The lowest advertised fare is not always the lowest overall cost.

When I arranged our holiday in Vietnam for my wife and I, and our friends, we were all price sensitive, so I had to be careful of the costs.

Flying out of Sydney we could fly with Vietnam Airlines VietnamAirlines  or Qantas Qantas_Airways_Limited_logo.svg, but when I checked on the prices I realised that Vietnam Airlines had a virtual ‘monopoly’ on the route. Qantas did not operate their own aircraft, but sold tickets on their subsidiary airline Jetstar  Jetstar . Once I knew this I checked the cost of the Jetstar tickets. Their tickets were still too expensive after one added various additional charges for food, drinks, and entertainment.
My wife & I and another couple had flown Jetstar on a domestic route for a ninety-minute flight. We found them satisfactory, but as I am over six feet tall (188 cm in new money), the limited space in economy was tolerable for a maximum of ninety-minutes, so for a flight of eight-hours or more it was was out of the question, so it had to be Vietnam Airlines. Or did it?

I spent some time checking a number of different airlines Malaysian Airlines  MH (our old friend), which would require a night stop in Kuala Lumpur (more cost), Cathay Pacific Cathay_Pacific_logo.svg via Hong Kong was too expensive, Thai International  250px-Thai_Airways_Logo.svg ; a possibility over Bangkok, but they were expensive, so I finally checked Singapore Airlines Singapore_Airlines_Logo.svg and their rate was the same as Jetstar fare when I add on the additional cost for food, drink & entertainment. In fact Singapore Airlines was a few dollars cheaper than the total Jetstar price, and much cheaper than Vietnam Airlines, so it was Singapore Airlines, which would require an hour and a bit transit time in Singapore; but our bags would be booked through to Saigon. (Ho Chi Minh ).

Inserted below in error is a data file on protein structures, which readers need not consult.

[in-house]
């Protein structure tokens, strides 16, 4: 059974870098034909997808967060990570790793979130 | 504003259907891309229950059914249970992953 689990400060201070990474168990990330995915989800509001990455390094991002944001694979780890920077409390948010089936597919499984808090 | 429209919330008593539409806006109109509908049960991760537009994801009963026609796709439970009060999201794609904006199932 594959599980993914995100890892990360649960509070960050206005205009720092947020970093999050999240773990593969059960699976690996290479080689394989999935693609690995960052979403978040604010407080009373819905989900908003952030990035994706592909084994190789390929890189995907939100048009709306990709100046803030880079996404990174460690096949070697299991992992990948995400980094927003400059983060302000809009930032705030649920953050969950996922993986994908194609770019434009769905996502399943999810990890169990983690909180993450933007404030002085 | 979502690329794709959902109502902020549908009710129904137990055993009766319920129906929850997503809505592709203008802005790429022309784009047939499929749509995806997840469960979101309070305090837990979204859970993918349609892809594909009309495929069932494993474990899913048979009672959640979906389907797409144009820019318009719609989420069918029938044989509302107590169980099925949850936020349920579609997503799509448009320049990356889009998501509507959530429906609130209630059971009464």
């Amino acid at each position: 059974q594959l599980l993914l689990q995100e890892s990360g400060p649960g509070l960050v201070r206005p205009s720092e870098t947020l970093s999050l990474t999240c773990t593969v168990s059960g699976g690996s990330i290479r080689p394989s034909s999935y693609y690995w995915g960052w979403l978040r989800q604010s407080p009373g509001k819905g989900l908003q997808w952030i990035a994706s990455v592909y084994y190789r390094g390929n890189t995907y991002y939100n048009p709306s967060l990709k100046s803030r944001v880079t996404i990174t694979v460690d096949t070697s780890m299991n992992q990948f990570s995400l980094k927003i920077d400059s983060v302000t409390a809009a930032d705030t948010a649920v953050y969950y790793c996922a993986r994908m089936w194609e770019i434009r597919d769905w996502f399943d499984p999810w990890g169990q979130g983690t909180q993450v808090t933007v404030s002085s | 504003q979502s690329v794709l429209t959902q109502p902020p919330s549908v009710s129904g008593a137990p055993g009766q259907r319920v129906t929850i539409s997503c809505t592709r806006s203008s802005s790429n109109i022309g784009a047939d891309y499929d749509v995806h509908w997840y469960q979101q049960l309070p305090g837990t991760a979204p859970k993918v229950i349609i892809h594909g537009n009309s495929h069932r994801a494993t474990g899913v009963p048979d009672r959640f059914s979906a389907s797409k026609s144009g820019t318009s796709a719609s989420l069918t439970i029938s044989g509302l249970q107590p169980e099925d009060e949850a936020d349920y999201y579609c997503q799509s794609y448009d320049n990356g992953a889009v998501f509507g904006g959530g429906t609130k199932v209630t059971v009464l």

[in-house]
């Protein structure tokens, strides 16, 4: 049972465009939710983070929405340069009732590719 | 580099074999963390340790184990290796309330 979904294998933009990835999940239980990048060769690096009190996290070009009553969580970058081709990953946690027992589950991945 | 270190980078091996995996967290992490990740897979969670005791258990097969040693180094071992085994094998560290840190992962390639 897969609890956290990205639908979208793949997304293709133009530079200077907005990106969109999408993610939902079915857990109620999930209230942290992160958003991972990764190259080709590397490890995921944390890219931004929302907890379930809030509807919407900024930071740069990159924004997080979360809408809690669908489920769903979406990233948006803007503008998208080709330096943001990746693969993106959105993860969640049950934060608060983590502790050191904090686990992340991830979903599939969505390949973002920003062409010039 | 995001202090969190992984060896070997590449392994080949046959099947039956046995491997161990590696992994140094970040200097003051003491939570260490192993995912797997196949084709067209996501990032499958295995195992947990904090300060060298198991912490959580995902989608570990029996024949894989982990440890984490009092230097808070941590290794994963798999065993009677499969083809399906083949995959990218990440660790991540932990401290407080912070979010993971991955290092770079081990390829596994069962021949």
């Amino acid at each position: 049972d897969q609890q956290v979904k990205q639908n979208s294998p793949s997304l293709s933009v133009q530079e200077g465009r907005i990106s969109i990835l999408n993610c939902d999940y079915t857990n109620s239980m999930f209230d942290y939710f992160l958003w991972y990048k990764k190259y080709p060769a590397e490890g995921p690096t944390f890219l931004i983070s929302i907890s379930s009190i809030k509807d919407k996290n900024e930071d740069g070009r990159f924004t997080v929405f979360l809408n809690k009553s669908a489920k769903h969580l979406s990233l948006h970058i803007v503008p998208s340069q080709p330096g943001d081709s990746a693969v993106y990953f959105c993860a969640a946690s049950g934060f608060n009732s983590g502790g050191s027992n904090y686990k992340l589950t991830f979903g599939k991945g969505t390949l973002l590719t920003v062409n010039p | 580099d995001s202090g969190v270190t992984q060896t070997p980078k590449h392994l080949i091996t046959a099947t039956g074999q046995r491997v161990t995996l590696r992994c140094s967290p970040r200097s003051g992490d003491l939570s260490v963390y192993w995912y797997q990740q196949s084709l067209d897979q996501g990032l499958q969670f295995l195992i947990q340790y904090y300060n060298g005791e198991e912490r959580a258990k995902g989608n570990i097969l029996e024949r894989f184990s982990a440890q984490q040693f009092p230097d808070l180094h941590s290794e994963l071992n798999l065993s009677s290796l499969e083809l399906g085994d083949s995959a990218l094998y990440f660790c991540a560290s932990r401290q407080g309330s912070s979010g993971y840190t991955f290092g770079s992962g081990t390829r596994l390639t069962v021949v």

Having flown with Singapore Airlines before I retired, I knew that their economy seating was larger than Jetstar – more room for all of us..

I booked with Singapore Airlines and we left Sydney at 8.30 am and connected with the 2.40 pm flight from Singapore to Saigon, arriving at 3.45 pm local time. I found it ironic that if we’d have booked the more expensive Jetstar we would not have arrived in Saigon until around 10.00 pm.

By using Singapore Airlines our booking would give us the opportunity of taking advantage of their ‘special offers’, which included discounted hotel rates in Singapore, discounted entrance fees to many places of interest, a free tour of Singapore, so a couple of nights in Singapore, at the end of our Vietnam trip, was the way to go.

Am I the only one that finds it funny that Ho Chi Minh’s city code, for the airline industry, is still SGN (Saigon). I suppose it is the same as PEK (Peking) for Beijing or RGN (Rangoon) for Yangon, BOM (Bombay) for Mumbai, CCU (Calcutta) for Kalkata . . . . it must be me.

Author: 1944april

Traveled a great deal - about 70 countries - first foreign country I suppose was Wales, which was only 80 miles away from where I was born. Visited each Continent, except Antarctica, and I doubt that it is on my bucket list - too cold. I love Asian food, Australian wine & British beer & trying to entertain by writing.

4 thoughts on “The lowest advertised fare is not always the lowest overall cost.”

    1. Since the discount airlines have come about it has allowed ‘us’ to think outside the square – I buy tickets overseas in various currency, which is cheaper than buying in Australia, all thanks to a well worn Visa card :- o)

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